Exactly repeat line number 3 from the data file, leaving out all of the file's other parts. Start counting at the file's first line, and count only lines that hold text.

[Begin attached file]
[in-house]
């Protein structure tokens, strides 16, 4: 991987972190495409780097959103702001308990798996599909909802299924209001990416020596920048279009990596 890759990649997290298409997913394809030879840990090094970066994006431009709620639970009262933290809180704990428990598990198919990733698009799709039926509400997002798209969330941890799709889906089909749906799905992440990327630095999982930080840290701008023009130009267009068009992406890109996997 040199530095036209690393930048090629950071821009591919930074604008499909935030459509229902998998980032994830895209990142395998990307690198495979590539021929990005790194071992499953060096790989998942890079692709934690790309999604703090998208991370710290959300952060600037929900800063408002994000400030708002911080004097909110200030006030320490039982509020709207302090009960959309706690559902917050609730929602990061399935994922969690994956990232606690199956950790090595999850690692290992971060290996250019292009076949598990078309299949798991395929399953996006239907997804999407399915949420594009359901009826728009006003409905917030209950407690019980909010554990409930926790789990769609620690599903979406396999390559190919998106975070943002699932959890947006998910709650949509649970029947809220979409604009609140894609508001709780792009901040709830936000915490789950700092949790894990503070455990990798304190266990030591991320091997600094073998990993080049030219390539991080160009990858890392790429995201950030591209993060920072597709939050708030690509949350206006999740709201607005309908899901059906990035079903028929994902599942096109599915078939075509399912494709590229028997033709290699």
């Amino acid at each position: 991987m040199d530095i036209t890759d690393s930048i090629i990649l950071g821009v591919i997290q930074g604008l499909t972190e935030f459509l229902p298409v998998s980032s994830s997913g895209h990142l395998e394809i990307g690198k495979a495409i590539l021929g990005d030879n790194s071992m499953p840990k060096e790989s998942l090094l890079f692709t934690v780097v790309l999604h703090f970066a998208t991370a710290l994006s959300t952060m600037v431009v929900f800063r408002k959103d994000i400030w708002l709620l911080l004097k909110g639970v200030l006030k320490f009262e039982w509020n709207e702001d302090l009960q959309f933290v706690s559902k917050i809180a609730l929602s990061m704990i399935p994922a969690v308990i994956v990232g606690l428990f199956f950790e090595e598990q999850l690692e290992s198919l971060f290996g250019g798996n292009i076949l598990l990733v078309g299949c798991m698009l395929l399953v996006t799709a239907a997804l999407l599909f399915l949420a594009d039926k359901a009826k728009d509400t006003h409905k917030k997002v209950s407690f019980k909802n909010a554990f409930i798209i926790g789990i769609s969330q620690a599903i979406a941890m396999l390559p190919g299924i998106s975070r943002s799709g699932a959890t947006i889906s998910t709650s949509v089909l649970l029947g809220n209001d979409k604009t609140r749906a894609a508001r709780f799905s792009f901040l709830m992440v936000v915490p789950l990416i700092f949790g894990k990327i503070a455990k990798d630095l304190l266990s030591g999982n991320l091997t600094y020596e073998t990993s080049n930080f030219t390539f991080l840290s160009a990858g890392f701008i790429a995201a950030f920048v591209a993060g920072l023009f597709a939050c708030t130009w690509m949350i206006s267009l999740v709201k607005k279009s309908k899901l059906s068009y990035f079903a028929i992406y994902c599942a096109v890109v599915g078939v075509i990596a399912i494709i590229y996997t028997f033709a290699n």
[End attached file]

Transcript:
């Amino acid at each position: 991987m040199d530095i036209t890759d690393s930048i090629i990649l950071g821009v591919i997290q930074g604008l499909t972190e935030f459509l229902p298409v998998s980032s994830s997913g895209h990142l395998e394809i990307g690198k495979a495409i590539l021929g990005d030879n790194s071992m499953p840990k060096e790989s998942l090094l890079f692709t934690v780097v790309l999604h703090f970066a998208t991370a710290l994006s959300t952060m600037v431009v929900f800063r408002k959103d994000i400030w708002l709620l911080l004097k909110g639970v200030l006030k320490f009262e039982w509020n709207e702001d302090l009960q959309f933290v706690s559902k917050i809180a609730l929602s990061m704990i399935p994922a969690v308990i994956v990232g606690l428990f199956f950790e090595e598990q999850l690692e290992s198919l971060f290996g250019g798996n292009i076949l598990l990733v078309g299949c798991m698009l395929l399953v996006t799709a239907a997804l999407l599909f399915l949420a594009d039926k359901a009826k728009d509400t006003h409905k917030k997002v209950s407690f019980k909802n909010a554990f409930i798209i926790g789990i769609s969330q620690a599903i979406a941890m396999l390559p190919g299924i998106s975070r943002s799709g699932a959890t947006i889906s998910t709650s949509v089909l649970l029947g809220n209001d979409k604009t609140r749906a894609a508001r709780f799905s792009f901040l709830m992440v936000v915490p789950l990416i700092f949790g894990k990327i503070a455990k990798d630095l304190l266990s030591g999982n991320l091997t600094y020596e073998t990993s080049n930080f030219t390539f991080l840290s160009a990858g890392f701008i790429a995201a950030f920048v591209a993060g920072l023009f597709a939050c708030t130009w690509m949350i206006s267009l999740v709201k607005k279009s309908k899901l059906s068009y990035f079903a028929i992406y994902c599942a096109v890109v599915g078939v075509i990596a399912i494709i590229y996997t028997f033709a290699n």